December 8, 2022/Mental Health

Winter Blues Got You Down? Here’s How To Cope

Step back from social media, set boundaries and spot the symptoms of SAD

Family working out inside the house while it's snowing outside.

Cold spell got you feeling in a funk? Or maybe it’s all the snow that makes you want to hibernate. When the weather outside gets frightful and the sun sets at the strike of 5 p.m., it’s not uncommon to feel less-than-sunny.

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We’re here to help make sense of how Jack Frost affects our moods and offer up some tips for people who struggle with the chilly season.

A woman appearing to be sad.

Blues or SAD?

If you find that the winter months bring on persistent symptoms of depression, it may be that you’re living with seasonal affective disorder (SAD). People with SAD may feel anxious or irritated for prolonged periods, timed around the winter months. They’re also likely to withdraw from social situations and have trouble concentrating.

Unlike the mild, come-and-go winter blues, SAD is a major depressive disorder that needs treatment. Spot the difference between SAD and the winter blues, and talk with a healthcare provider if your down mood lasts more than a few weeks.

Woman serving food to her family at the dining room table.

Or maybe it’s just the holidays

While the holiday season can be a time for reflection, joy and spending time with family, it can also be a time of stress and sadness. Things get busy. You’re under pressure trying to get the perfect gift for everyone on your list. And, let’s face it … all that family time can sometimes just be too much.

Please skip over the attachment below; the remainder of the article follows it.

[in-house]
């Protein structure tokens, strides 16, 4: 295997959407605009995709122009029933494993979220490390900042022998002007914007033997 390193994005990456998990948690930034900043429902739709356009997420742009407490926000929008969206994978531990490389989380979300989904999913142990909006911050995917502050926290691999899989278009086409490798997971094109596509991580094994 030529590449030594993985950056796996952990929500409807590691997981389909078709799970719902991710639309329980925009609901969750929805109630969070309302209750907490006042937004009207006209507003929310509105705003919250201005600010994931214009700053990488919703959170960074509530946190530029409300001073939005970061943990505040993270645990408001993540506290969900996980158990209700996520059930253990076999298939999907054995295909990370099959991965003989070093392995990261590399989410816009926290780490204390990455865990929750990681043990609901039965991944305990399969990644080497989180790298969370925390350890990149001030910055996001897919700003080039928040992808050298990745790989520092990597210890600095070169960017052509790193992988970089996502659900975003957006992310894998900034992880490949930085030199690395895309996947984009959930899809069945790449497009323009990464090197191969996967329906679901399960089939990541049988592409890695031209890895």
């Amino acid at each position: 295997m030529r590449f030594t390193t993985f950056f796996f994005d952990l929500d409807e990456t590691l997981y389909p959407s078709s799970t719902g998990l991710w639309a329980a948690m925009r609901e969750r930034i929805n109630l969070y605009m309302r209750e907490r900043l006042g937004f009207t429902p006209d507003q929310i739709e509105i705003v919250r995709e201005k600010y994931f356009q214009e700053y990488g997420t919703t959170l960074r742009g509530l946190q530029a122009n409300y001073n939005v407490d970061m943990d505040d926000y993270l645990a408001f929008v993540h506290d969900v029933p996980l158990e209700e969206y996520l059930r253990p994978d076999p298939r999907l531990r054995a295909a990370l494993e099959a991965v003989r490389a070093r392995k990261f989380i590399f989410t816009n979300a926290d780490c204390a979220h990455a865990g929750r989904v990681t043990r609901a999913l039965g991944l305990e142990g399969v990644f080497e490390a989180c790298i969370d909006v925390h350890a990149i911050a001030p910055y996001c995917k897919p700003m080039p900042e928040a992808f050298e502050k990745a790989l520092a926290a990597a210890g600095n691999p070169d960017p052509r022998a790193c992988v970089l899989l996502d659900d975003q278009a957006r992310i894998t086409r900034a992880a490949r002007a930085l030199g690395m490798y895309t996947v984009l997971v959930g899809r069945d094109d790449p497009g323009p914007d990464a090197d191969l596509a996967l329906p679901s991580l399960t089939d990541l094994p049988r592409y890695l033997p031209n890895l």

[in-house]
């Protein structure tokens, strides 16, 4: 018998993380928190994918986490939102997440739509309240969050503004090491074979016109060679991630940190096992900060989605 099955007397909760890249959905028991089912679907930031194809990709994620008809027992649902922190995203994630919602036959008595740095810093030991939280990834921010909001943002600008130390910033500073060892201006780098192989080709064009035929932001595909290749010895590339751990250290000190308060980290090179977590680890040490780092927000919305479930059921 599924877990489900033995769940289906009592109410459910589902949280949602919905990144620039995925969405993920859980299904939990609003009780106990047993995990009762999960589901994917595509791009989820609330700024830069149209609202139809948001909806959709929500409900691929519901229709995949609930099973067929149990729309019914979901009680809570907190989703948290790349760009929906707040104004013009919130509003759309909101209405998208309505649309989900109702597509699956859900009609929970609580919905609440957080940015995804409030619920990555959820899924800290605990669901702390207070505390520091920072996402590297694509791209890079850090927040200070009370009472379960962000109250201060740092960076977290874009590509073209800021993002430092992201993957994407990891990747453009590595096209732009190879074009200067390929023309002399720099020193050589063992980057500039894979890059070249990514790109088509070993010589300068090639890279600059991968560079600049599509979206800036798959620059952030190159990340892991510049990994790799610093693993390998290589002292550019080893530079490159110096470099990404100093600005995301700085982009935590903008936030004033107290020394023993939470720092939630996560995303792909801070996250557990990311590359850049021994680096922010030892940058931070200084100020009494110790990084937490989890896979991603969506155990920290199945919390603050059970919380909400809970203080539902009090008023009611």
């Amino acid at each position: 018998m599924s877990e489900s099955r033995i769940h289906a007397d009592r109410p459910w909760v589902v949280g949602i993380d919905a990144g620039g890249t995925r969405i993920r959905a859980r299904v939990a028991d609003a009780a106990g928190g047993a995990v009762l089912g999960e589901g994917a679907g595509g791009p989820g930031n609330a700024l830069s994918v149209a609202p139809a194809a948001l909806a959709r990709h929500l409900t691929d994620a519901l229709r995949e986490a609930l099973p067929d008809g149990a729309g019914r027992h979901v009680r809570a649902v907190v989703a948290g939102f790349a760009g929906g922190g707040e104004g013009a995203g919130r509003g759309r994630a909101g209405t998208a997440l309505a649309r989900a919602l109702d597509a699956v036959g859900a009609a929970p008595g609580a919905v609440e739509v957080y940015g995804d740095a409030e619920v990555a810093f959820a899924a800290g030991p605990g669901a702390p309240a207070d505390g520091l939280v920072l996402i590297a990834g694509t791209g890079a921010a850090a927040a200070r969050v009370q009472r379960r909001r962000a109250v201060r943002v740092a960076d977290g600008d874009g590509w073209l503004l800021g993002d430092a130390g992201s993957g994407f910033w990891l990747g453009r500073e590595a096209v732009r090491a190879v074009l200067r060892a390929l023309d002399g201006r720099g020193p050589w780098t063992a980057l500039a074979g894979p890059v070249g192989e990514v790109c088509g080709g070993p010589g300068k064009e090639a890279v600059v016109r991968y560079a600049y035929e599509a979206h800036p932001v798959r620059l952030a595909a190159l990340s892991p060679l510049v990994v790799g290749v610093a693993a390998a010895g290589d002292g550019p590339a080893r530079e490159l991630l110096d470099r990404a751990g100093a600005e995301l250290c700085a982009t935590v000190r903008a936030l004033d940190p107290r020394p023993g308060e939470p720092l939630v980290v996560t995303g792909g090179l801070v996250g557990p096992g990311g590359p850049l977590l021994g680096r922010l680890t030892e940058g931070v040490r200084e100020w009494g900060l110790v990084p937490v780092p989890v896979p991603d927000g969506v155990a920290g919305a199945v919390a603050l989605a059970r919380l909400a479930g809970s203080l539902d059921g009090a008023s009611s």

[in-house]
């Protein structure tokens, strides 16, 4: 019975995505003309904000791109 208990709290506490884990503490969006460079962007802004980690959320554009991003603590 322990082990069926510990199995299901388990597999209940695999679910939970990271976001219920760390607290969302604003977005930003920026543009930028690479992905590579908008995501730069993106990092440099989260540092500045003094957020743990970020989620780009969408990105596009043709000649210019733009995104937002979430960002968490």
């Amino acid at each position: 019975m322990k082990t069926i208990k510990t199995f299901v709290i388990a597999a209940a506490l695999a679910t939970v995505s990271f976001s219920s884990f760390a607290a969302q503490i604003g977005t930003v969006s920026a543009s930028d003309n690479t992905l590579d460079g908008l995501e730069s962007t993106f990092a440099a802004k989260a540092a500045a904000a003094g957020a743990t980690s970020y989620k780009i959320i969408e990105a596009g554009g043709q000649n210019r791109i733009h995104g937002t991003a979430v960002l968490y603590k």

If holiday stress has you less cheery and more bear-y, psychologist Dawn Potter, PsyD, suggests setting boundaries for yourself and limiting your social media use. There’s nothing that will put needless extra pressure on you quite like trying to measure up to someone else’s Instagram-curated version of the holidays.

Child sitting at a table next to a lamp, eating and drinking.

Light up your life

Sunlight plays a big role in regulating our mood and our sleep-wake cycles. So, when the winter months bring on gray skies, a little boost of sunshine can do our bodies and our minds a world of good. Psychologist Adam Borland, PsyD, says light therapy can help people living with SAD or anyone who could use a bit of sunshine-like light in the winter.

Man riding a bike

Get moving

One of the best ways to fight off the winter blues is to get yourself moving. That’s right. Integrative medicine physician Irina Todorov, MD, says exercise really does improve your mood.

You don’t have to forgo your run in the cold months, but you might want to take a few extra precautions, like making sure your shoes are up to the challenge and taking extra care to keep your muscles stretched. If an indoor workout is more up your alley, you can start assembling a home gym with just a few key pieces of equipment (think a yoga ball and a jump rope). Or find a yoga class that works for you. Getting in the habit of exercise can help lift your spirits and do your body a world of good.

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soup with winter vegetables

Food to lift your mood

Many good-for-you foods are also natural mood boosters. That’s because there are some foods that help release chemicals in your brain that are responsible for feelings like calmness, happiness and alertness.

What should you eat to help fight the winter blues? Cleveland Clinic experts recommend warm oatmeal with sliced banana. Or some cozy chicken vegetable soup. Or even an apple with nut butter.

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